Outbuildings, Landscape, and Grounds


Built by William Faulkner in 1931, the servants’ quarters was the first home of beloved family caretaker Caroline Barr. She lived in the house from 1931 to 1940 when she died at the age of 100. Later it became the home of Andrew and Chrissy Price, Faulkner’s groom and Estelle’s housekeeper, respectively. The Prices’ son, John, lived there until the mid-1980s.


This barn was built in the 1840s and was most likely used as a log cabin while the house was being built for the Sheegog family. Faulkner used it to house his milk cow and lawn tools. The barn was completely dismantled and restored in the early 1990s. The restoration team was able to reuse 97 percent of the original timbers.


Home to Faulkner’s horses (including Tempy, his favorite), the stable also provided storage for feed, tack, and a horse trailer. It was built by the author in 1957.


The scuppernog vines climbing on the arbor were planted by Faulkner. A standard in many Southern gardens, this cousin to the grape provided fruit for jellies and wine.


This structure served as a dwelling for enslaved people during the Sheegog occupation (1844-1872). It also presumably served as an outdoor kitchen until one was added to the house in the early 1900s. In the 1930s, Faulkner converted this building to a smokehouse, where he smoked and stored his hams.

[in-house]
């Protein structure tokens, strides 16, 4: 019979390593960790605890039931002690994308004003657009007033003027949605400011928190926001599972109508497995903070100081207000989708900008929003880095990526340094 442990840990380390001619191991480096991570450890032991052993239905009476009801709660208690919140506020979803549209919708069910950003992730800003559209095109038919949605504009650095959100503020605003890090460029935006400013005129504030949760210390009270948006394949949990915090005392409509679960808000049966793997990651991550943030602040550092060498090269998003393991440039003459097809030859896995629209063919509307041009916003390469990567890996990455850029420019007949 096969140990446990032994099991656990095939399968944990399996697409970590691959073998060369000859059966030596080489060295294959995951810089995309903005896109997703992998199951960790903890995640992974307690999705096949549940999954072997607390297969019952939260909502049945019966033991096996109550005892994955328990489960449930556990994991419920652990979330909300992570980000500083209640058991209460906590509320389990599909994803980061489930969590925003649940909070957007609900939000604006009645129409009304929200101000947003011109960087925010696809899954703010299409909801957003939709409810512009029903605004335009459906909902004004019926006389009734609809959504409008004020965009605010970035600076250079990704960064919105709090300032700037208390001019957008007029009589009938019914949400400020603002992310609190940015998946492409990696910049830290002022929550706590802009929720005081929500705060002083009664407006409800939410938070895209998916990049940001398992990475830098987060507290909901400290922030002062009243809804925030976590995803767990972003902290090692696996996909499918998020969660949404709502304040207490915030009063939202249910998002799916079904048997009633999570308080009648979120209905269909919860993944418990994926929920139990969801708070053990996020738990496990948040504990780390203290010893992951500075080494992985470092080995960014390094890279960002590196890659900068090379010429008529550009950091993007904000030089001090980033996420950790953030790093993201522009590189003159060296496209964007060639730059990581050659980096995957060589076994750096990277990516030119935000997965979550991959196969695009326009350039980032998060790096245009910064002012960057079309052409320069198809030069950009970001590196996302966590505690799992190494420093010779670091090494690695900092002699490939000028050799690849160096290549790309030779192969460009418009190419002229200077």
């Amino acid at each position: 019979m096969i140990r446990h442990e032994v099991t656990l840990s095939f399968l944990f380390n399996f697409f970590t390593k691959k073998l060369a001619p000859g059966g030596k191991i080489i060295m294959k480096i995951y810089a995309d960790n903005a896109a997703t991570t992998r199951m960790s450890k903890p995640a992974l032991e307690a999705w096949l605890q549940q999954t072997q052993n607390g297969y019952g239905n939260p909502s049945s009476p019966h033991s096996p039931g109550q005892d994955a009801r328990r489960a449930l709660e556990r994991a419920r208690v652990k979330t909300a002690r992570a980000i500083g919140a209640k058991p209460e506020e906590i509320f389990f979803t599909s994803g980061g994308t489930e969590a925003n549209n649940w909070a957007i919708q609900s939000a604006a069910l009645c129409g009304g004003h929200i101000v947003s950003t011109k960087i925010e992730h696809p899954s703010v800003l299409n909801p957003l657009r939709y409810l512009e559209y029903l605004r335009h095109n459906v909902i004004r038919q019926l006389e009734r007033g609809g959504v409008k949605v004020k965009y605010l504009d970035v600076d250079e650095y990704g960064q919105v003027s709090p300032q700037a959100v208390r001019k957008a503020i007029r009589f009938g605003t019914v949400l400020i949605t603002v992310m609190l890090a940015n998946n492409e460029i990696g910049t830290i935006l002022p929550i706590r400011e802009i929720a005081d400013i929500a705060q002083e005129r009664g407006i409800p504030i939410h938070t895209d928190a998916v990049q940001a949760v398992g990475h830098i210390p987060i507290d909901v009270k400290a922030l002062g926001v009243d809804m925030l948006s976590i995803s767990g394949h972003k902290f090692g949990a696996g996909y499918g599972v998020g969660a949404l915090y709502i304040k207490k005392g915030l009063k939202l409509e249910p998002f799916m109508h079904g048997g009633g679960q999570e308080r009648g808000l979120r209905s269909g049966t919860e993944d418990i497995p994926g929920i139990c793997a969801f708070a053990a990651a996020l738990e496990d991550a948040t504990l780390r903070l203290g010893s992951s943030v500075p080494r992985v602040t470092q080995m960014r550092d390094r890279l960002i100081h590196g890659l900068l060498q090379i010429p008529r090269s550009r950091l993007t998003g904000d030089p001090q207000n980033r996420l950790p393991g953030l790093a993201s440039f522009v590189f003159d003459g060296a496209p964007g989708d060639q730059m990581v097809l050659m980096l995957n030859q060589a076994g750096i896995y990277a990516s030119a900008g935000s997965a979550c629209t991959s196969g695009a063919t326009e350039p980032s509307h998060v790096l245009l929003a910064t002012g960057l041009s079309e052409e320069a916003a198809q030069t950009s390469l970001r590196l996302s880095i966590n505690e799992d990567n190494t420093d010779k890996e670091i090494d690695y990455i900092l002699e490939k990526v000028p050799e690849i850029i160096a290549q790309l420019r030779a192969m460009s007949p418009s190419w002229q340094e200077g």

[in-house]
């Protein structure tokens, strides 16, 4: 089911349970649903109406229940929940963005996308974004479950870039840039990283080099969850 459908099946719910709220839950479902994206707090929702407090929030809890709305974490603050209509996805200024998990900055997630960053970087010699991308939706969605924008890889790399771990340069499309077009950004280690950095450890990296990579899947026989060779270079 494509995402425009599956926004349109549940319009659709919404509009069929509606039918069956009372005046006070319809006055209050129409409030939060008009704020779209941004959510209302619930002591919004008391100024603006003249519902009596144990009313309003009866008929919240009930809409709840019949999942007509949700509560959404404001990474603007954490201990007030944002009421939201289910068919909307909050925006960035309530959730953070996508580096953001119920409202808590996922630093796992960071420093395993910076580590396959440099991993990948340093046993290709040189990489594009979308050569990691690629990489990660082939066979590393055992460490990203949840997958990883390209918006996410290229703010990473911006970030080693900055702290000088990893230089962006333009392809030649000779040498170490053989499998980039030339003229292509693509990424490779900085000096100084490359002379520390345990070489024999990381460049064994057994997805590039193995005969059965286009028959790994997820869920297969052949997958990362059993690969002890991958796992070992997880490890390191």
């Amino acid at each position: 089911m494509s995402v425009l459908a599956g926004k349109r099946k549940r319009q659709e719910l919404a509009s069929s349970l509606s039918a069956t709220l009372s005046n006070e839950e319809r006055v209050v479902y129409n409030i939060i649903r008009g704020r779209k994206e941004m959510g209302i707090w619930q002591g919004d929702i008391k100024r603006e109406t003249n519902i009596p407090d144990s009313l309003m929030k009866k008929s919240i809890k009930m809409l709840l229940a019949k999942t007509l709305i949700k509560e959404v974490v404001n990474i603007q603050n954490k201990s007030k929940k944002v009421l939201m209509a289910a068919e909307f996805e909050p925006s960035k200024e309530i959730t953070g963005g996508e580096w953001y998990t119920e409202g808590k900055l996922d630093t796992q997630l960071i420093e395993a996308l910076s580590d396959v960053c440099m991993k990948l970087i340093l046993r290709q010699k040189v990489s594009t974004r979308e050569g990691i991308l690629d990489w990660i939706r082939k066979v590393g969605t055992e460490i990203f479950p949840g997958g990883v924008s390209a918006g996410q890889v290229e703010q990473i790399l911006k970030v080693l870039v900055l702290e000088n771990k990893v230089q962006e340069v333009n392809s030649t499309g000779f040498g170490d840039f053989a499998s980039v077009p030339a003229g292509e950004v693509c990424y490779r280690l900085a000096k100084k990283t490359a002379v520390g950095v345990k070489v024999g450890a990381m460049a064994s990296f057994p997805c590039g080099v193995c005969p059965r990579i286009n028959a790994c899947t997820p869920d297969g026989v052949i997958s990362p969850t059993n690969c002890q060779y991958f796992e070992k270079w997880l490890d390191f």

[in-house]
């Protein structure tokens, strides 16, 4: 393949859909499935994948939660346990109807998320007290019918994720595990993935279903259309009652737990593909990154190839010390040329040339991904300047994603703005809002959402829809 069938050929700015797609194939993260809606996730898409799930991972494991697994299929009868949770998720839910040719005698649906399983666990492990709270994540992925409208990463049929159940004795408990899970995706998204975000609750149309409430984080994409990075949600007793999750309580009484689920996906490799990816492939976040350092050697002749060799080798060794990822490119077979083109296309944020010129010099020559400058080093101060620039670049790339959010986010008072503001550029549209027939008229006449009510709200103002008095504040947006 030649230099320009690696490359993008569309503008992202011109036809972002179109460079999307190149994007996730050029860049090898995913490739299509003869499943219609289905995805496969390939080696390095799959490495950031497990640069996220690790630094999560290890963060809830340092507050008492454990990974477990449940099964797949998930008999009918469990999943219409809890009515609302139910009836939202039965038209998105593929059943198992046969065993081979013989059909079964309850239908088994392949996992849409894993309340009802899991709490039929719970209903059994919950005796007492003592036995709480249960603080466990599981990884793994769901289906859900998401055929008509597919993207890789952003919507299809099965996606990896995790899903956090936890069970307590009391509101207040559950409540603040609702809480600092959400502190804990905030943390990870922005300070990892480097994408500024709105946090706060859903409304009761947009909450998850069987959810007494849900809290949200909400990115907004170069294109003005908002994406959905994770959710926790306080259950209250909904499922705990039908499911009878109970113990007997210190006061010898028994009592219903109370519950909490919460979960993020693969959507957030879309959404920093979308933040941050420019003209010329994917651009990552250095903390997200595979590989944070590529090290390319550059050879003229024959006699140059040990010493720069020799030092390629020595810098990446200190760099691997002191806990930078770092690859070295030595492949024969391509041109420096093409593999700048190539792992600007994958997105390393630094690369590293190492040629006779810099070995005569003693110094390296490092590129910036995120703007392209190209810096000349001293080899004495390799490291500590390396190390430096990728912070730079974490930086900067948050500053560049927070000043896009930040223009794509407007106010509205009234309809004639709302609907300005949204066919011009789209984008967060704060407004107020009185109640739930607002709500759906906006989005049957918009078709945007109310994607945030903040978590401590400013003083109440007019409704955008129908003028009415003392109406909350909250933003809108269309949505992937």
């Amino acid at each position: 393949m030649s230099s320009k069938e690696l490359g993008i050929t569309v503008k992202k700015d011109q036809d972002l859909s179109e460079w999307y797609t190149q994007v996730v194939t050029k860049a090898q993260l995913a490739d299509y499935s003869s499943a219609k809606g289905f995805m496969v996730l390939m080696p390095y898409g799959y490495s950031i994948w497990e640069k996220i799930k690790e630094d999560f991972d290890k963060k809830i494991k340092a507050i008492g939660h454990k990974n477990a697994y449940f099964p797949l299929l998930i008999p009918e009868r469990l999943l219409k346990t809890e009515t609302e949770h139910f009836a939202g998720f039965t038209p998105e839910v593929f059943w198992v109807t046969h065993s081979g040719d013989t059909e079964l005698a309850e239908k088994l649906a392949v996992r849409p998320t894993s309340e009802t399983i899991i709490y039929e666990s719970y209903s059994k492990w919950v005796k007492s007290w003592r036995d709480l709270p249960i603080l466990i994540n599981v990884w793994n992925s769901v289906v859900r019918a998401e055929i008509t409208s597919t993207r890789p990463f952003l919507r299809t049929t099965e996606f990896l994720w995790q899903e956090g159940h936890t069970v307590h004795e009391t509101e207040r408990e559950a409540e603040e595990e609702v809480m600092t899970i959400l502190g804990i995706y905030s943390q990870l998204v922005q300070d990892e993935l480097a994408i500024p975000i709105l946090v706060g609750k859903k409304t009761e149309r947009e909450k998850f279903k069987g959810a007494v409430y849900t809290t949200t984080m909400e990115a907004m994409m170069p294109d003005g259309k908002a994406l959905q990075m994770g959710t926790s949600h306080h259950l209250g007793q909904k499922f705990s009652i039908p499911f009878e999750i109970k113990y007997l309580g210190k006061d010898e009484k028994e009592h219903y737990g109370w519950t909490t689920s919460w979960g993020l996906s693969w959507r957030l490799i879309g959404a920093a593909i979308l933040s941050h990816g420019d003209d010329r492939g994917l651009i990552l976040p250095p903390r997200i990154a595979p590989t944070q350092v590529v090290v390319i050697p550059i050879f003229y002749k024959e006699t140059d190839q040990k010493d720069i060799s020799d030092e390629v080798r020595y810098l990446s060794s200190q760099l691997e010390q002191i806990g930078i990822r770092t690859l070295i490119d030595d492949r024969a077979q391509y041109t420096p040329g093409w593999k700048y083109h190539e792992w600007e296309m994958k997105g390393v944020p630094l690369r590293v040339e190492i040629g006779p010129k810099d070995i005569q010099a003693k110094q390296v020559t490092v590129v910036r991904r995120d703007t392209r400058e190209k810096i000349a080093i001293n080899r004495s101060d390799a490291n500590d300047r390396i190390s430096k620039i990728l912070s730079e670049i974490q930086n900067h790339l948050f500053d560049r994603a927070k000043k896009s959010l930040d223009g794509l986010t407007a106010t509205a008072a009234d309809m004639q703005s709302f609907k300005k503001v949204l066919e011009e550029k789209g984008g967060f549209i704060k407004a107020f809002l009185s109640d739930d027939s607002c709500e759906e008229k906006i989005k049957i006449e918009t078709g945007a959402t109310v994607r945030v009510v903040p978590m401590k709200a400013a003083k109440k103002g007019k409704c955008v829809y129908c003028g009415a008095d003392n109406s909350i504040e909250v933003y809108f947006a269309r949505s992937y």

This garden centers on a “knot” of wisteria with surrounding bench. The privet hedge was kept low in the English style, with roses planted in the center of the geometric hedgerows. Faulkner was inspired to plant this garden after his many travels to Europe.


The east wall was built by Faulkner for privacy. The iron bench behind the house was placed by Faulkner in the 1940s and appears in family photos of the era.


The sunken patio was built for Jill’s wedding reception. Before 1930, a spring house was located on this spot.


The large eastern red cedar trees lining the walkway to Rowan Oak were planted after the yellow fever epidemic swept the South. It was believed that cedars “cleansed the air.” The eastern red cedar is not native to Mississippi, but thrives in the sand soil found around the property.


This early antebellum garden in the front of the house was originally a maze garden, with a circle of cedars at its perimeter. Inside the circle of cedars are raised brick beds, which contain sweet shrub and privet hedges. In the center was a magnolia tree. During Reconstruction, the garden was abandoned, and as a result, several volunteer trees grew among the brick beds, shading out the hedges. Faulkner liked the Gothic nature of the garden and left it in that condition. He told that the ghostly Judith Sheegog threatened to haunt the house if he “messed” with her garden.